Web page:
“He made his first move and the rope of tension seemed to tighten, daring him to move again.”
His fame grew. Soon he was touring Suriname…then French Guiana…then Brazil. Fortune came his way. Unfortunately, so did the drinks and the women.
“I had a weakness for the women, he admitted with a chuckle. When I was on tour, from the time I spot a woman I like, I had to get her. I would throw the money around and most times, the girl would agree. But then, there would be a boyfriend or a husband to stop her and I would hunt him out. Most of the fights would end with the police coming. One time, four cops tried to put me out of a beer garden. I refused to leave, because I hadn’t finished drinking yet. I ended up beating them, but they were too ashamed to report the matter.
“I was very strong then. I could just spring off the ground into a man’s chest. Now I wonder where I got that strength from.”
He got a licking in Brazil, though.
“I was drinking in a saloon when some Brazilians started to ‘tantalise’ me. A fight started and a cop was injured. Two jeeps with policemen came and they had balata staffs. They beat me from the saloon to the lockups.
“I made a lot of money while touring Brazil. But I was ‘spreading joy’.
I stayed in the best hotels in keeping with my image of a successful performer.
Most times, I would be broke and stranded. I also lost a lot of money and my belongings during a boating accident.”
At one point, broke and desperate, he passed himself off as an ‘obeah man’. He found willing clients in Brazilian miners, who, having witnessed his acrobatic feats, were sure he was blessed with occult powers.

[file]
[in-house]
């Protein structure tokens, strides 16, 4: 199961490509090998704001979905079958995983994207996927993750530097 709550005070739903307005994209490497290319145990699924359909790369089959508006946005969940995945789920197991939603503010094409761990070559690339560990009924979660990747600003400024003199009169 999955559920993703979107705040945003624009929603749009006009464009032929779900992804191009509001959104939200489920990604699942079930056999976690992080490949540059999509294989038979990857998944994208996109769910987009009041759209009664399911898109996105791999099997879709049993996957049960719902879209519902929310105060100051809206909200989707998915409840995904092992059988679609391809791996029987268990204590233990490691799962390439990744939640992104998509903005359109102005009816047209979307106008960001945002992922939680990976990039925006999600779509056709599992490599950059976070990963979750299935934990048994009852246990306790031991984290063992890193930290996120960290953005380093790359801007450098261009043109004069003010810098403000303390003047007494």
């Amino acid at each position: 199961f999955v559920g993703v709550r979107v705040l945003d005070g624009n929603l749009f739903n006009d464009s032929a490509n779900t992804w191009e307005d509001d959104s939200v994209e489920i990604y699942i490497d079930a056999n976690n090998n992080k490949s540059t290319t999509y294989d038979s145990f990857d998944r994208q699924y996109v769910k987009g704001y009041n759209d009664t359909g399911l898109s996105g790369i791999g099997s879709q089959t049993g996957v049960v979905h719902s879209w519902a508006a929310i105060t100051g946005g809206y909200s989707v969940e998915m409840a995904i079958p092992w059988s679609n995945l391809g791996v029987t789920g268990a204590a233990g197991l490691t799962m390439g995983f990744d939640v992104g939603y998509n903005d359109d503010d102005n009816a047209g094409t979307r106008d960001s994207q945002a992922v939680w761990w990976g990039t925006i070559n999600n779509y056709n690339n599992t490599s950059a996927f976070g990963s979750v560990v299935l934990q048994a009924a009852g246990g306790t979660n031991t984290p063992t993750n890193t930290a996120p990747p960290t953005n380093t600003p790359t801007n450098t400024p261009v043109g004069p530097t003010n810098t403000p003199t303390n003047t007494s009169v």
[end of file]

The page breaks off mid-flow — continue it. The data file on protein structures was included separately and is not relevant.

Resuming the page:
The cash flowed again, until a group of irate ex-customers cornered him in a saloon one night. They lassoed the imposter and were about to throw him into a river when a St. Lucian friend turned up and saved him.
Next stop, French Guiana. But more trouble was waiting for him there. It came in the form of a smooth-skinned girl named Lorancia. He persuaded the girl to leave her parents’ home and fabricated a contract, which claimed that the young woman was part of his act.
But the authorities weren’t fooled. The police destroyed the ‘contract’ and took the young woman into custody.
The Mighty Joe Young threw a tantrum. “I demanded that they gave her back. I warned them that if I didn’t get her back by 5:00 p.m., I would design the streets of Cayenne with blood. I bet up one policeman but then others came and those were armed. They ordered me into a jeep. I sprang over a fence and landed next to a huge dog. I sprang back over and gave myself up. They told me that a Pan American flight was leaving for British Guiana. They warned me not to miss the plane if I wanted to live.”
The Mighty Joe Young caught the flight and returned to BG after five years overseas. He had made a fortune, but now he only had ten dollars. To raise money, he held shows at schools. But the long South American tour; the liquor, the fights had taken their toll. Many who had revered him now called him a ‘has-been…washed-up’.
But he would show them all, he thought. Their adulation would be his again. He would do a trapeze act.
He began training immediately. Twenty feet above the earth he swung, gripping the trapeze bar. Then he let go, hurling himself through space towards another bar several feet away.
But all be brushed was air, then he was plunging downwards, crashing to the earth below.
The career of the Might Joe Young had ended.
“I fell on my head and injured my right shoulder. I had to seek treatment for a year.”
In 1964, broke and unable to find employment, he sought refuge on a small, deserted island in the Essequibo River, some seven miles from Bartica.